Despite leading the open-source mobile browser movement, the WebKit rendering engine faces plenty of competition from commercial browser engines, ABI Research concluded in a new report this week.
WebKit, developed by Apple using Linux tools, sits underneath both the iPhone version of Safari and Nokia’s S60 browser. Those are impressive references, however, “commercial browser vendors such as Opera and Access continue to see growth [while] overall growth in the mobile browser category will lead to a total pre-installed revenue of $492 million by 2013,” ABI said.
All mobile browser vendors must make a choice about which engine to use. Closed-source browser vendors tend to be more accommodating to carriers and handset manufacturers regarding content such as start pages, default search engines and navigation features. Some examples include Microsoft’s Internet Explorer Mobile and Opera’s Mobile/Mini offerings, plus startups such as Skyfire Labs’ Skyfire.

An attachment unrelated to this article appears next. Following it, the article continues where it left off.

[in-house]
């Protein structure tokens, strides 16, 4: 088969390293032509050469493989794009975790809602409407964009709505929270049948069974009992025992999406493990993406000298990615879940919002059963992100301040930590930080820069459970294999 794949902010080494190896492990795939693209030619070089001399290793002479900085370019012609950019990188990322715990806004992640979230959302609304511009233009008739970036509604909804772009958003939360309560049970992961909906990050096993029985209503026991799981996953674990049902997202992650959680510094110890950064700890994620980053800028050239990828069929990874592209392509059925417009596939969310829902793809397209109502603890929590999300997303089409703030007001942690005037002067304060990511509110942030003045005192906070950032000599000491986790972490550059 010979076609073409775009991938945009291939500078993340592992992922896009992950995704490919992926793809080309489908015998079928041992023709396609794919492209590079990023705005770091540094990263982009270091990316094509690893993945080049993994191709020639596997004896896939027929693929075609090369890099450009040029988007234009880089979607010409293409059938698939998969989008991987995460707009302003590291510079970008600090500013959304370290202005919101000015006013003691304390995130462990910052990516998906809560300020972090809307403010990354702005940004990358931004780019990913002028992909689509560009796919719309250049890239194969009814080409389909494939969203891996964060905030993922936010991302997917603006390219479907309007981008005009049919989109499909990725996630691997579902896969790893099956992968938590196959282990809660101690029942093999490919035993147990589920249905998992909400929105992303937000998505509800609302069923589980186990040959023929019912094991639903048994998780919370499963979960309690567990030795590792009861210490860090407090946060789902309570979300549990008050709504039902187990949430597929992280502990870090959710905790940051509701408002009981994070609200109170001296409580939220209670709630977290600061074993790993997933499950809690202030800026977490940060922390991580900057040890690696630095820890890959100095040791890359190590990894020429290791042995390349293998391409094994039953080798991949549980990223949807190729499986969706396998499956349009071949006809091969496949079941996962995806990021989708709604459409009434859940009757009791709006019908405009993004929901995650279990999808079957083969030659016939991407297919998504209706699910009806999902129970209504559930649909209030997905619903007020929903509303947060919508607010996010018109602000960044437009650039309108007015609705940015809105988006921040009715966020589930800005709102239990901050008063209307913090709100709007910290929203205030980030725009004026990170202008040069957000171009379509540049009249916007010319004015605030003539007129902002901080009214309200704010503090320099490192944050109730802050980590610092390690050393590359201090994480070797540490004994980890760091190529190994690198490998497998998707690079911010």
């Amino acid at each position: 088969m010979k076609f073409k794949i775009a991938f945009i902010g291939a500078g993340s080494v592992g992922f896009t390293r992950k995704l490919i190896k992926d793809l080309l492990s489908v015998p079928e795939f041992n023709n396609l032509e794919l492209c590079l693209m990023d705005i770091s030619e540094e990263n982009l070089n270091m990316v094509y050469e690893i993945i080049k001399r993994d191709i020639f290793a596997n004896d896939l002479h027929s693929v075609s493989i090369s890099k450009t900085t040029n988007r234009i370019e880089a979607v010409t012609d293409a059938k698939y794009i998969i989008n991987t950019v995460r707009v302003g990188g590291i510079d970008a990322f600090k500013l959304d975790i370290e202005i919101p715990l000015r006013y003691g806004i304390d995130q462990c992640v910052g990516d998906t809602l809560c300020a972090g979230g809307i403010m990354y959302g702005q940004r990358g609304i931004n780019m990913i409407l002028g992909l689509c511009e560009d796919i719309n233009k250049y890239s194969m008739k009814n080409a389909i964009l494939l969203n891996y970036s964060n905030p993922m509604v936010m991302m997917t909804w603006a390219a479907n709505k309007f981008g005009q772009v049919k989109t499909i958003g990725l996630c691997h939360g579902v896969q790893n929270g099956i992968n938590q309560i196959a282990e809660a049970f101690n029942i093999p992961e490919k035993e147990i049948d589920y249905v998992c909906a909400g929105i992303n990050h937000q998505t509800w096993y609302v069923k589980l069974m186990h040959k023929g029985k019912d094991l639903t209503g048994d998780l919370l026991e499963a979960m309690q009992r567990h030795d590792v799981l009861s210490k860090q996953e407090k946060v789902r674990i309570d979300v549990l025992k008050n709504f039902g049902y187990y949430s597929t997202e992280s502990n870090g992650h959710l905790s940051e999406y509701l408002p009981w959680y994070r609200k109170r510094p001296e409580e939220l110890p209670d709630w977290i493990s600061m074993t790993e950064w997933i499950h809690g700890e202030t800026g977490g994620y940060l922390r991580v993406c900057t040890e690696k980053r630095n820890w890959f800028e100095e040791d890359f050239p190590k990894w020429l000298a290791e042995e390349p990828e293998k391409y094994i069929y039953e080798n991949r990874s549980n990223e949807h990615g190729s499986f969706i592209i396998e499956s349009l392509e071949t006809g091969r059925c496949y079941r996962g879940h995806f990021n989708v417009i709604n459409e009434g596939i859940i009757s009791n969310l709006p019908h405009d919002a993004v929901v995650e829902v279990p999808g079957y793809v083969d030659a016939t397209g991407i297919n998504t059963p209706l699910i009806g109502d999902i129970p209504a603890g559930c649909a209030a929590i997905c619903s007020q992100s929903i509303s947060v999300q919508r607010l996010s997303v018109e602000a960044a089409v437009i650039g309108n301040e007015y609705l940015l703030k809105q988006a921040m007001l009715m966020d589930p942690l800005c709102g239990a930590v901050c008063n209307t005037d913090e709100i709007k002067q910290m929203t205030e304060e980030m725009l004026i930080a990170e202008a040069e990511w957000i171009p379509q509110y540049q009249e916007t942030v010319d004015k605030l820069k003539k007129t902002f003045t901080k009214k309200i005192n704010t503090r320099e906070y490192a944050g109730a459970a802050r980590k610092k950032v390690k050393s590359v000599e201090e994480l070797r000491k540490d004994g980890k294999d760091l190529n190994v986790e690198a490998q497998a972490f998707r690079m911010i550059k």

On the open-source side, WebKit is part of Google’s Android as well, and soon the industry will see a mobile version of Mozilla’s Gecko engine.
So even as commercial mobile browser engines find some paying customers, “ABI Research expects the larger trend to place emphasis on closing the gap between the experience of the Web on a mobile phone and that of a PC, while focusing on technologies such as content adaptation that optimize experience for the mobile screen,” the company said.